Individualized behavioral change of externalizing and internalizing problems and predicting factors in residential youth care
Number of pages
SourcePsychological Services, 18, 4, (2021), pp. 595-605
Article / Letter to editor
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SW OZ BSI OGG
SW OZ BSI ON
SubjectDevelopmental Psychopathology; Social Development
The present study examined individualized behavioral change of externalizing and internalizing problems of adolescents in residential youth care, divided into different change groups (improvement, no change, or deterioration), by using the reliable change index. We also identified demographic and clinical factors that may predict individual behavioral change. A naturalistic dataset was used which consisted of adolescents referred to open or compulsory residential care who had outcome measures at the beginning and end of treatment. In total 742 reports of behavior problems were included: the sample consists of 265 adolescents with self-reports, 341 adolescents with group care worker reports, and 136 adolescents with parent reports. Only 42 adolescents had three sources of report, 202 adolescents had two sources of report, and 212 adolescents had one source of report. The majority of adolescents (50-73%) showed nonsignificant change in either externalizing or internalizing problems during their stay in residential care, regardless of informant. Higher problem severity at the beginning of treatment was a significant predictor of improvement in externalizing and internalizing problems throughout treatment, but the other factors (i.e., age, gender, ethnicity, and treatment duration) showed no effect. In conclusion, this study shows that with the current system of monitoring, more than half of the adolescents in residential care do not show significant change over time. This may indicate either that residential stay does not necessarily cause a significant change in problems for all adolescents, or that the system currently used for treatment monitoring is suboptimal in detecting such a change.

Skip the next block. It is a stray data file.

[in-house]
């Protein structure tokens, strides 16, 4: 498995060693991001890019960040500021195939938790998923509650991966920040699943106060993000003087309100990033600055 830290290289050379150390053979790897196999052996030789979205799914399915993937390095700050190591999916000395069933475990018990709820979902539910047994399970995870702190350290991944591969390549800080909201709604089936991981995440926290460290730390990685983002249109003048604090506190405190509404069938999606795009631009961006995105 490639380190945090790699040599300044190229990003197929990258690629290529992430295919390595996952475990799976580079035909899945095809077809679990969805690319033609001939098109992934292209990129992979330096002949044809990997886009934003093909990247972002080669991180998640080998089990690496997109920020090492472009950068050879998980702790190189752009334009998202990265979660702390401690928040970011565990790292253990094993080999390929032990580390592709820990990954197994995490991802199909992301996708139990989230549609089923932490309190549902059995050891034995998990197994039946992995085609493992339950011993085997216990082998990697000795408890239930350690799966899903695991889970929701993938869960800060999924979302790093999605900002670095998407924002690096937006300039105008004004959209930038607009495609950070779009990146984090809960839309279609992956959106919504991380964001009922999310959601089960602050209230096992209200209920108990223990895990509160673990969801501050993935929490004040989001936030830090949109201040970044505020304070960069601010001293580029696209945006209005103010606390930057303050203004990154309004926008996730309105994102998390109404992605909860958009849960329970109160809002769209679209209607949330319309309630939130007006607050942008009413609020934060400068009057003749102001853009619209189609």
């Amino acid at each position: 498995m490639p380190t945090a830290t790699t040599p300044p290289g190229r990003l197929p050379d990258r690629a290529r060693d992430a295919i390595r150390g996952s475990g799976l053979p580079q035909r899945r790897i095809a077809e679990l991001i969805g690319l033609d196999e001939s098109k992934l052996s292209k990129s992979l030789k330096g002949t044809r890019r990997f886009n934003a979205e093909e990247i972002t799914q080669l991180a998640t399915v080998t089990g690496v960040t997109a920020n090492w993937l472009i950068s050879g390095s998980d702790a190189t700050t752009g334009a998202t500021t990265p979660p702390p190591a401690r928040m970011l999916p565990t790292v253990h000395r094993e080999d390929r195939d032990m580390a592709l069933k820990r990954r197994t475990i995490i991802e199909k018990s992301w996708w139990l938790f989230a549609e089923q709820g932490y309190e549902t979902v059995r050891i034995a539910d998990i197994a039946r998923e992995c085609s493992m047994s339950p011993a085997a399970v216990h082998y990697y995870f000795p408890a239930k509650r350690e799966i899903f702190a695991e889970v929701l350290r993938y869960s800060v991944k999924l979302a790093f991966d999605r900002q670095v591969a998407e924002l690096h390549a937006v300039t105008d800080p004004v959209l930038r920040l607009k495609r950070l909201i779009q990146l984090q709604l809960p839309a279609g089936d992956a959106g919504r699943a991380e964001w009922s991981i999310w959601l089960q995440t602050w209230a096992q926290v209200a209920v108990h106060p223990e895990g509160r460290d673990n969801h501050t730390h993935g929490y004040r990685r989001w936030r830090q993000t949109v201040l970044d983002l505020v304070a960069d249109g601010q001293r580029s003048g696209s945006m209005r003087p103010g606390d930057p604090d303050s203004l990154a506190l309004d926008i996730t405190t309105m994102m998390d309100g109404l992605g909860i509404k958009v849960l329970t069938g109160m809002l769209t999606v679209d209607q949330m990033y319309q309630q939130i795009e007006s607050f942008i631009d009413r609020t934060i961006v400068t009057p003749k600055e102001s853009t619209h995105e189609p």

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- Faculty of Social Sciences 
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